Dive into the Agro API | Part 1 – Personal account

Dive into the Agro API | Part 1 – Personal account

This April, OpenWeather presented a brand new product, the Agro API, which was intended to change the working process of agricultural applications. Our algorithms for collecting and processing satellite scenes and weather data, combined with the simplified delivery of prepared products to the end user, make this product wholly unique and very convenient.

Cloudless: global cloudless composite coverage based on the VANE platform

Cloudless: global cloudless composite coverage based on the VANE platform

The drawings show global coverage obtained between 1 June 2017 and 1 September 2017 using data from the MODIS spectroradiometer aboard KA Terra and Aqua.

The current cloudless coverage of the Earth by medium and low-resolution satellite images is an important element in the regional and global systems that monitor the territorial changes caused by natural and man-made factors. For example, assessing the damage inflicted by forest fires caused by deforestation, volcanic eruptions, flooding and so on. Also, such types of coverage are popular as the base layer for cartographic web services.

The main stages of creating such coverage are: the selection of images, the masking of clouded areas, tonal adjustment of images taken at different times of the year, and pasting them into single coverage using so-called “cutlines”, which enable, to a certain extent, the joins between the pasted images to be hidden. Such operations, as a rule, are carried out in semi-automatic mode and require specialised software and highly qualified experts, which substantially increases both the time taken to create such a product and its cost.

Weather widget’s new geolocation and weather map functionality

Weather widget’s new geolocation and weather map functionality

We invite anyone wishing to do so to try out our weather widget’s new geolocation and weather map functionality – https://openweathermap.org (please note that ‘https://’ is required in the URL), which can be targeted to your specific location.

Satellite imagery: Landsat 8 and its Band Combinations.

Satellite imagery: Landsat 8 and its Band Combinations.

In the current version of the VANE Language, we use images from the Landsat 8 satellite, which captures the Earth’s entire surface every 16 days. The satellite makes hundreds of images, with a unique name for each one (such as “LC81410552016219LGN00”) and a pixel size of 30 metres. Each image consists of 11 bands; the size of an uncompressed image is 2 GB.

Landsat 8 Operational Land Imager (OLI) and Thermal Infrared Sensor (TIRS) images consist of nine spectral bands with a spatial resolution of 30 metres for Bands 1 to 7 and 9. New Band 1 (ultra-blue) is useful for coastal and aerosol studies, and also new Band 9 is applicable for cirrus cloud detection. The resolution of Band 8 (panchromatic) is 15 metres. Thermal Bands 10 and 11 provide more accurate surface temperatures and are collected at 100 metres. The approximate scene size is 170 km north–south by 183 km east–west (106 by 114 miles).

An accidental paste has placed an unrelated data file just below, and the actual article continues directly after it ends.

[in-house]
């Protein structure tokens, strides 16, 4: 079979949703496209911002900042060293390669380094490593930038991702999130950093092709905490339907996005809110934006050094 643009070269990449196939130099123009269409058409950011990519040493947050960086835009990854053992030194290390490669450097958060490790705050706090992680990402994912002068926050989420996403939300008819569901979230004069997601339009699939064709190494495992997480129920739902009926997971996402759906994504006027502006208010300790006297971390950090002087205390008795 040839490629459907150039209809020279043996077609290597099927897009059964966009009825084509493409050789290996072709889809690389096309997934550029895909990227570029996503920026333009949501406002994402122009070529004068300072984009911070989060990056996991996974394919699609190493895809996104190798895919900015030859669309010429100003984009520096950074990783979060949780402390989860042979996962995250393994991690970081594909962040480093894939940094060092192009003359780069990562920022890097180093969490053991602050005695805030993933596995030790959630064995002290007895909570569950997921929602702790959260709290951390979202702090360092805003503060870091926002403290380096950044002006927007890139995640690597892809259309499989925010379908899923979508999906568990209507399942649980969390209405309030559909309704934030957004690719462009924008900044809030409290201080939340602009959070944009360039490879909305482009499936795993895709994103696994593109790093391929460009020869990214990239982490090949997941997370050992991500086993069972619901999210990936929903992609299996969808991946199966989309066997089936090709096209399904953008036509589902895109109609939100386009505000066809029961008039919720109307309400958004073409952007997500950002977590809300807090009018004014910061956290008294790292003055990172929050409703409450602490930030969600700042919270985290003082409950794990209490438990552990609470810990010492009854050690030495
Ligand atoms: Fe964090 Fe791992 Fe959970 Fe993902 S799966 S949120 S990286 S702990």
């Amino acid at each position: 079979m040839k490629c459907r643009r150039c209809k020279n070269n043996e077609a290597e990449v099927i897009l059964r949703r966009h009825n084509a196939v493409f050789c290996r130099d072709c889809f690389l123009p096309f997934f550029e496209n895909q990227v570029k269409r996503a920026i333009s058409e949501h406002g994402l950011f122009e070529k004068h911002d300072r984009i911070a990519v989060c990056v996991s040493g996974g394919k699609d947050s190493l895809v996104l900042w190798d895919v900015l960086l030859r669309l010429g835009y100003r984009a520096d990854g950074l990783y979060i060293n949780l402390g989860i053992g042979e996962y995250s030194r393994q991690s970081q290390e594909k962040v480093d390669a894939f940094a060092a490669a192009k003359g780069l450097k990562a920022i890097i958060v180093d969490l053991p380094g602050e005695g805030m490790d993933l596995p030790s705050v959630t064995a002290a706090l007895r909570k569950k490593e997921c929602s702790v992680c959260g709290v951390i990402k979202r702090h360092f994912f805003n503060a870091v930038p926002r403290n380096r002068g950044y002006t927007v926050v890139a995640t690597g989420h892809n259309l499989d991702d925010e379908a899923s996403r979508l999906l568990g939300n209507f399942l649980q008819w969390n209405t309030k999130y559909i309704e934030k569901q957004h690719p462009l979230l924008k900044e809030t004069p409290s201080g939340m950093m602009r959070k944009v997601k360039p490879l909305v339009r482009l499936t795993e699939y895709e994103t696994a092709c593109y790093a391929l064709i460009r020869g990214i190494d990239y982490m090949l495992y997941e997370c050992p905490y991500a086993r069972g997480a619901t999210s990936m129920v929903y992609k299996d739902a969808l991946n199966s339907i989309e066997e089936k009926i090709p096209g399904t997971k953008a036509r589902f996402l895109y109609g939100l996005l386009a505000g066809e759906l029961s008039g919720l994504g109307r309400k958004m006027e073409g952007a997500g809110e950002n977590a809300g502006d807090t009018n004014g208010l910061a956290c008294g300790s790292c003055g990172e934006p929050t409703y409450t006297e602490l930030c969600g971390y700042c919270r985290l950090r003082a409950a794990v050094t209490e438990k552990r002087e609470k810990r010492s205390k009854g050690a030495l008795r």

By default, we get Bands 2, 3, 4, 5 and 7, but it is possible to download any other bands.

Map Editor 2.0: Map with bike routes

Map Editor 2.0: Map with bike routes

There are many online map services for those who prefer active leisure. For example, here is a map with bike routes: http://www.thunderforest.com/maps/opencyclemap/.

Route maps are extremely useful! Also, while choosing a route it would be beneficial to know the weather in the region you will be travelling in. And what if we combine a bike route map with weather data from OpenWeatherMap? Eureka!

Map Editor 2.0 can help us with that!

                    

                


Map Editor 2.0 – the newest version of our tool for customising weather maps

Map Editor 2.0 – the newest version of our tool for customising weather maps

We at OpenWeatherMap are happy to announce our new useful, smart tool: Map Editor 2.0! It allows you to create personalised weather maps on the basis of OpenWeatherMap’s data. Map Editor 2.0 provides a great variety of interface tools: for example, you can choose particular weather phenomena and adjust the colour display. And, as usual, all these tools are available through open access. To get this tool, simply log in to your account or create one. Be ready to become a weather pro!